At the ripe age of 22, a fresh graduate from college, I went after a director-level marketing role at Vail Resorts. And I didn't just apply, I dropped my résumé off at their office with a handwritten cover letter, red-faced after a full day of snowboarding on their mountain.
While half of me cringes in embarrassment at that overly confident girl, my other half wants to give her a high five. Fifteen years and three agencies later, I have reached the point where I feel like the more I learn, the less I realize I actually know. And on a daily basis I am humbled by the things I don't know, and by the extremely smart people around me who know so much more.
In the early days of my career, I remember this assured feeling of myself and my agency always being right. There were a lot of late nights spent zeroing in on what I didn't yet know, because I was confident that with enough hard work I would eventually "know everything" and rise to the top. And while I can roll my eyes so often at thoughts of my younger self, there are equally as many moments I spend wishing I could get some of that youthful confidence back again.
I'm sure it goes without saying, but I didn't land the job at Vail Resorts. After a lot of hard work trying to break into the industry, I took a job as an operations manager at a small agency in Denver and started managing all of their digital media. That, of course, made me a digital expert, because digital was new and a little experience went a long way. It was my job as the resident "expert" to lead our clients into the light, even if I didn't fully understand their business. I had limited life perspective and had yet to learn how to put myself in the shoes of a client or user. But that didn't stop me (oh, the hubris of youth).
That confidence then landed me a job at an interactive agency that had a huge impact on my personal and professional life. And that experience led me to Firstborn, where I've had an incredible opportunity to grow and be a part of a meaningful team and agency.
Now here I am. I've reached that coveted spot at the top of the corporate ladder as an SVP, yet more times than not I find myself longing to climb back down. Not because the responsibilities of the role are overwhelming, but because the title itself is limiting and has moved me farther away from the work. And with there still being so much I don't know, it's too easy to be paralyzed by imposter syndrome.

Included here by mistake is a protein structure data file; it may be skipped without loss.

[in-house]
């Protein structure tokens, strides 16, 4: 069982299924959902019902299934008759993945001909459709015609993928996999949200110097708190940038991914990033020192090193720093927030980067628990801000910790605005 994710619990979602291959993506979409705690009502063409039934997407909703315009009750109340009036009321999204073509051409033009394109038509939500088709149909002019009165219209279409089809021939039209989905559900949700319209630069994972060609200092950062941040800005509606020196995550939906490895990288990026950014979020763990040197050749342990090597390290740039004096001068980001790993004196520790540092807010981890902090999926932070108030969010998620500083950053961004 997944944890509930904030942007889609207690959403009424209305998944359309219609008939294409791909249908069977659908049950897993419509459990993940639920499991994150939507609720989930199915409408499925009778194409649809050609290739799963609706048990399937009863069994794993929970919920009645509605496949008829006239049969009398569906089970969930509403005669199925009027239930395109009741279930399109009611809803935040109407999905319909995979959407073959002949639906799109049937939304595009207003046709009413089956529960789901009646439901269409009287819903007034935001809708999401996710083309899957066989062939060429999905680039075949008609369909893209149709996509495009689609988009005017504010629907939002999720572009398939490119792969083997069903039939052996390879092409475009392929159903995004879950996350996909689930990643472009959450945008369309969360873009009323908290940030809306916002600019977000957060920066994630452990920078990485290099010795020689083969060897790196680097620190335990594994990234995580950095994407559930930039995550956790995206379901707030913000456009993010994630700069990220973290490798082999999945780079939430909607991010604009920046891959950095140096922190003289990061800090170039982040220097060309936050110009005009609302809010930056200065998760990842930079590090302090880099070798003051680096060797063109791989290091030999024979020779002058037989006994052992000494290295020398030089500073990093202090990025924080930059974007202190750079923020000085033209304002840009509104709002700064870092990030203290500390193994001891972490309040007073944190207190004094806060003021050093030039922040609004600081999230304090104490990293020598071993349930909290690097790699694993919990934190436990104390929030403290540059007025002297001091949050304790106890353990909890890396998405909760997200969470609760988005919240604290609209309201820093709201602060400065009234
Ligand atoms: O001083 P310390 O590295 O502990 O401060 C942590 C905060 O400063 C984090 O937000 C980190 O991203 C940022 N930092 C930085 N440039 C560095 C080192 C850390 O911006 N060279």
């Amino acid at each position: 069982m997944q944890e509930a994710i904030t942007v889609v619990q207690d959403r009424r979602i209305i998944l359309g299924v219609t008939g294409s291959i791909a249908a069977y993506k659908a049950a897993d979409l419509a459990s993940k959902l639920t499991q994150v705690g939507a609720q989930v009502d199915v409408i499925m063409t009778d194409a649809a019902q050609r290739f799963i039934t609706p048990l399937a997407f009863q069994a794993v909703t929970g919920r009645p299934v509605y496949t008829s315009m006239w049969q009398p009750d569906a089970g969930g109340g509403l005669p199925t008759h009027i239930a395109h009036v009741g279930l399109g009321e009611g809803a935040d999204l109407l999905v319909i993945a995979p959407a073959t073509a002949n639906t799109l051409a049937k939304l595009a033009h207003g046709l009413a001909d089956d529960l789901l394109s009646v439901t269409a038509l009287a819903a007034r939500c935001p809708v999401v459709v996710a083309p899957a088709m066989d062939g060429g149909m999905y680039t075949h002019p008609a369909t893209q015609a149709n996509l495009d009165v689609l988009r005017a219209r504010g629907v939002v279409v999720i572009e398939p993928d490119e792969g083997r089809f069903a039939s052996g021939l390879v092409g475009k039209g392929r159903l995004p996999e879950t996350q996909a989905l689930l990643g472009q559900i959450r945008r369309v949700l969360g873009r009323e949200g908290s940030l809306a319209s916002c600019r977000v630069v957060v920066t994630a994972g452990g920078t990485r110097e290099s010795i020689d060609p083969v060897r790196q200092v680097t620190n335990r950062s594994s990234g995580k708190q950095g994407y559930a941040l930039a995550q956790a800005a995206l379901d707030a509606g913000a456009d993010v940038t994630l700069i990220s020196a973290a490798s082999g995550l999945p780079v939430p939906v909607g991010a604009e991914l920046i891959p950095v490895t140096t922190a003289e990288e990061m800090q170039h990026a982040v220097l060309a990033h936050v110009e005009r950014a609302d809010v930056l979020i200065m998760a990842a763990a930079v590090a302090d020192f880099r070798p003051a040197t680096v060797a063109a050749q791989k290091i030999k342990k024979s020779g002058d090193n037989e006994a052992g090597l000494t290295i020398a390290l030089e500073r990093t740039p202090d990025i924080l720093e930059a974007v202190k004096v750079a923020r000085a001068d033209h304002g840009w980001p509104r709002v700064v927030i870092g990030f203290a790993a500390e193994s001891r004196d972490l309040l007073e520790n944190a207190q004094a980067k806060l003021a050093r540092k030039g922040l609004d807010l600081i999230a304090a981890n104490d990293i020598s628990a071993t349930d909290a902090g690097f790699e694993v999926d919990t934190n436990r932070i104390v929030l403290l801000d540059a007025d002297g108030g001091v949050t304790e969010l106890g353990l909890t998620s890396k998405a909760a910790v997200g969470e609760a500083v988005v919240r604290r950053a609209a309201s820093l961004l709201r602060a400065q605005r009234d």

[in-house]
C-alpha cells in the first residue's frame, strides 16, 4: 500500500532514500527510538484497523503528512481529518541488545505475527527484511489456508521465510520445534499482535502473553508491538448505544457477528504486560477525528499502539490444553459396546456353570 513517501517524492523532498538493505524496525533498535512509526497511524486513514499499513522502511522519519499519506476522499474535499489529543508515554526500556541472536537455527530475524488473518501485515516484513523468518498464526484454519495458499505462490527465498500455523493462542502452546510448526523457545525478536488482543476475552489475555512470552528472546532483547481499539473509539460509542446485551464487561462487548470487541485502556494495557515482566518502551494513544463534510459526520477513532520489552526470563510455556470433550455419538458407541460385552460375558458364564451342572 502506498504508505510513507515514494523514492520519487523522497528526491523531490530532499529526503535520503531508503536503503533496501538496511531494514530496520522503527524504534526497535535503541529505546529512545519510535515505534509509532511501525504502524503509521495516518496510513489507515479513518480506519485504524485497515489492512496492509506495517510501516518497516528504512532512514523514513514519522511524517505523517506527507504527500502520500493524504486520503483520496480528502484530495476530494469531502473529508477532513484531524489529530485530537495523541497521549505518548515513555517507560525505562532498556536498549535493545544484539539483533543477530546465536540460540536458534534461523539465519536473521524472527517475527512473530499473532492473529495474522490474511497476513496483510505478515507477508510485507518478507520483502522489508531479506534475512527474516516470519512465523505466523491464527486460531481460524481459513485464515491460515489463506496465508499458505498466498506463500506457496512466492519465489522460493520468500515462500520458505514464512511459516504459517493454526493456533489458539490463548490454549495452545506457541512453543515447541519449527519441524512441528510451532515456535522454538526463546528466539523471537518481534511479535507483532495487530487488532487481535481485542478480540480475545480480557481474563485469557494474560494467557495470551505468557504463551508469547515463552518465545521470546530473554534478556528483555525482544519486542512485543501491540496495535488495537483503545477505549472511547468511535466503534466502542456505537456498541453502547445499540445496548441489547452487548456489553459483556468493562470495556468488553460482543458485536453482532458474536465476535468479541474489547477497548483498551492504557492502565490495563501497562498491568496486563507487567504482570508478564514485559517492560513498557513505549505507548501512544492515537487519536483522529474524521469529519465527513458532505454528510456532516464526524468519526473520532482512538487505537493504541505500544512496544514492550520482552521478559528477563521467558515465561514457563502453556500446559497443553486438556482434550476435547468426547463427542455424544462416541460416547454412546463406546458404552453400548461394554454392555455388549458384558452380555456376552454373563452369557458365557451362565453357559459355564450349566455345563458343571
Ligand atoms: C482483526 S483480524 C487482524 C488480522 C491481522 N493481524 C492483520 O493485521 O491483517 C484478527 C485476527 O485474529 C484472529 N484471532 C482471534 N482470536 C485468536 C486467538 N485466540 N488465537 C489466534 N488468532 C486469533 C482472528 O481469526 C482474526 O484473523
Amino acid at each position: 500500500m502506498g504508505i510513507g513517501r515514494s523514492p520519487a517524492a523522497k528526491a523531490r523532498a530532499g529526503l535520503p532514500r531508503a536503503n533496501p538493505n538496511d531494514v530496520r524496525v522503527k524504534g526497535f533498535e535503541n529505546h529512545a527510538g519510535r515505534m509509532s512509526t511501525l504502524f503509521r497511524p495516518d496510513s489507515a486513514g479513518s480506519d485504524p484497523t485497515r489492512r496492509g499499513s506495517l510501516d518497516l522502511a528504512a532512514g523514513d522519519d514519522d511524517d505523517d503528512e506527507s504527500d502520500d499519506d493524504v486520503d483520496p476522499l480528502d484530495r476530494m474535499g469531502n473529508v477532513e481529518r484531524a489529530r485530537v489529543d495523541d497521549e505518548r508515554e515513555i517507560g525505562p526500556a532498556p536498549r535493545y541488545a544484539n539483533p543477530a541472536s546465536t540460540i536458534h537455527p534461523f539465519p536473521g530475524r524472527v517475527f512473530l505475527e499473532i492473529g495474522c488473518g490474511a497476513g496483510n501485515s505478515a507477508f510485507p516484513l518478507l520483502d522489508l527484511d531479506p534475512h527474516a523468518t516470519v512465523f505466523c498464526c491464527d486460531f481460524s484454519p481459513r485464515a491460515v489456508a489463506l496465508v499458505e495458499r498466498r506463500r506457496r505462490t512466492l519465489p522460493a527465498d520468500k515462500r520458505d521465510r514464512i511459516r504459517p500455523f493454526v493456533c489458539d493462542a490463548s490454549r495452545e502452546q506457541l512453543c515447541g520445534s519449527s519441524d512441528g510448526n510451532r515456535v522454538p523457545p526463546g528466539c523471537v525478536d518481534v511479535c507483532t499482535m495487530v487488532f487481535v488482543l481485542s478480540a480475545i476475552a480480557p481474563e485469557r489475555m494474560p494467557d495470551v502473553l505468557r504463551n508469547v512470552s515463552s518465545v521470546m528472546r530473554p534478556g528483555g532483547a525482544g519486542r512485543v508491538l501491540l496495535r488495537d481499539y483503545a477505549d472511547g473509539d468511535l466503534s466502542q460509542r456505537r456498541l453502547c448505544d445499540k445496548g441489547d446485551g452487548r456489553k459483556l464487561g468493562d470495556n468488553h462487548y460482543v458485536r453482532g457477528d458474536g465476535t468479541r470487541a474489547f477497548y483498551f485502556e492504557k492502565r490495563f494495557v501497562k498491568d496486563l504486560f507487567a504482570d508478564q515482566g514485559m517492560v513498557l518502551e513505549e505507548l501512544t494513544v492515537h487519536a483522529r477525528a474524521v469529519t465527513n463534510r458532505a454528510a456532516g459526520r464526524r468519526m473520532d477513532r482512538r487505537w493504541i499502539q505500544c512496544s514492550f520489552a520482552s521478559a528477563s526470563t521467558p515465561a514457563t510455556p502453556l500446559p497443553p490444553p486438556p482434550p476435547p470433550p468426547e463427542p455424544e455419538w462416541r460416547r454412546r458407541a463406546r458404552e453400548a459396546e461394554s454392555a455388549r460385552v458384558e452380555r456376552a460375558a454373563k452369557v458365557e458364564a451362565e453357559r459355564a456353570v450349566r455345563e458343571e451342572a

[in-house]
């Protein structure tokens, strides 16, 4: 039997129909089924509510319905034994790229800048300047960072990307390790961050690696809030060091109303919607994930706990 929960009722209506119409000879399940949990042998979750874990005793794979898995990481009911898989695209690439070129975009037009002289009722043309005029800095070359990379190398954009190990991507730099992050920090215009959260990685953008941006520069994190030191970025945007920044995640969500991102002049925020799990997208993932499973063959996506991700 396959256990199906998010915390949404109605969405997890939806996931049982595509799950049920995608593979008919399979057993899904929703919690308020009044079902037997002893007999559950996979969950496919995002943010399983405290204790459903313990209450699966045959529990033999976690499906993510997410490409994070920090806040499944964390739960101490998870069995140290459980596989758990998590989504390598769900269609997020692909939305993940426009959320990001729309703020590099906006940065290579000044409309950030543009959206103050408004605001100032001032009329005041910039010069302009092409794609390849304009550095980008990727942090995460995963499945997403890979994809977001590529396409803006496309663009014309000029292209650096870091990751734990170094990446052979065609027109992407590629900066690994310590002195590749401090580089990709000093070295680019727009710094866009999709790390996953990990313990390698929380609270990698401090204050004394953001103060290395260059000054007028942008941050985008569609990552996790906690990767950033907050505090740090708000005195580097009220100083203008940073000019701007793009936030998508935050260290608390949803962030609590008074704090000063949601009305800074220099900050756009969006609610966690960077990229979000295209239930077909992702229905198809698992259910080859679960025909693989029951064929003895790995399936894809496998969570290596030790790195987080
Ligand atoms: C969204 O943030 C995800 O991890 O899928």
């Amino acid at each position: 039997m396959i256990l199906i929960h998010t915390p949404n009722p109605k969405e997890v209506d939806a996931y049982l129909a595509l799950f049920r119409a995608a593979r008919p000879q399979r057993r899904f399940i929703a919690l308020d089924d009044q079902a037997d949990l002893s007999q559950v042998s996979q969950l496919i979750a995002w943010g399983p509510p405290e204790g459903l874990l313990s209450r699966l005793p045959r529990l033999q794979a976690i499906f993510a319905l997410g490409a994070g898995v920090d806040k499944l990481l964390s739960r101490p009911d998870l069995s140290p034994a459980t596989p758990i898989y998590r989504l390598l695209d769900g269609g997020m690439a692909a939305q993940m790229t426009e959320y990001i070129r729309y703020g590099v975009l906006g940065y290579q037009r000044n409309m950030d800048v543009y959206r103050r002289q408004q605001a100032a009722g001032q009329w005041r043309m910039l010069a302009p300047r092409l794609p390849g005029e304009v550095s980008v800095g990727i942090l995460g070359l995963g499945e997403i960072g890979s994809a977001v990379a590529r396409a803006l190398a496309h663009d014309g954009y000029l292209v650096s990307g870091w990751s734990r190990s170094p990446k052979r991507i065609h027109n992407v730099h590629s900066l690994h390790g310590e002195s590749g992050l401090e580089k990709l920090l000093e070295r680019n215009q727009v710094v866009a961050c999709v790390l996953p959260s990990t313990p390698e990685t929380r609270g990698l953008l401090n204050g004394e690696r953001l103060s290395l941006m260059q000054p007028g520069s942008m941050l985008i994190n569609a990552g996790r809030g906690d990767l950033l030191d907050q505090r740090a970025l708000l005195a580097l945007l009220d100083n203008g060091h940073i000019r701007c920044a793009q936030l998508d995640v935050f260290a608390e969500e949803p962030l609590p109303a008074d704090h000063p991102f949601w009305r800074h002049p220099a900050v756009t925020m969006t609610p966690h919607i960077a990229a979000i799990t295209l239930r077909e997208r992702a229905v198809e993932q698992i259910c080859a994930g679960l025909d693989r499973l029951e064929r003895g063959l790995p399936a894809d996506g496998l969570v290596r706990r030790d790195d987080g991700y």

As a result, instead of always looking up toward a manager or mentor who I can run ideas by, I've learned to rely on my peers and mentees to teach and challenge me every day. It's a change in mind-set, but it's the only way I've been able to continue to grow in the role. And from that I've gained the self-awareness to question what I think is right, look at it from another angle and consider someone else's perspective. Of course, I still struggle with things like finding the balance between defending my team and shedding light on a client's perspective, but at least I recognize there's sometimes a struggle there—and that growth lies in that struggle.
So maybe the point of aging is reflection. In the beginning there's nothing to reflect on, so you just move forward, and when you finally gain enough experience to reflect, you finally do.
If I could go back and tell that young girl one thing, it would be to slow down. To not be in such a rush to move on and move up and move farther away from the work. Over time I've learned the power of experience. And that the things you face along the way—embarrassing moments and failures included—are actually what make you.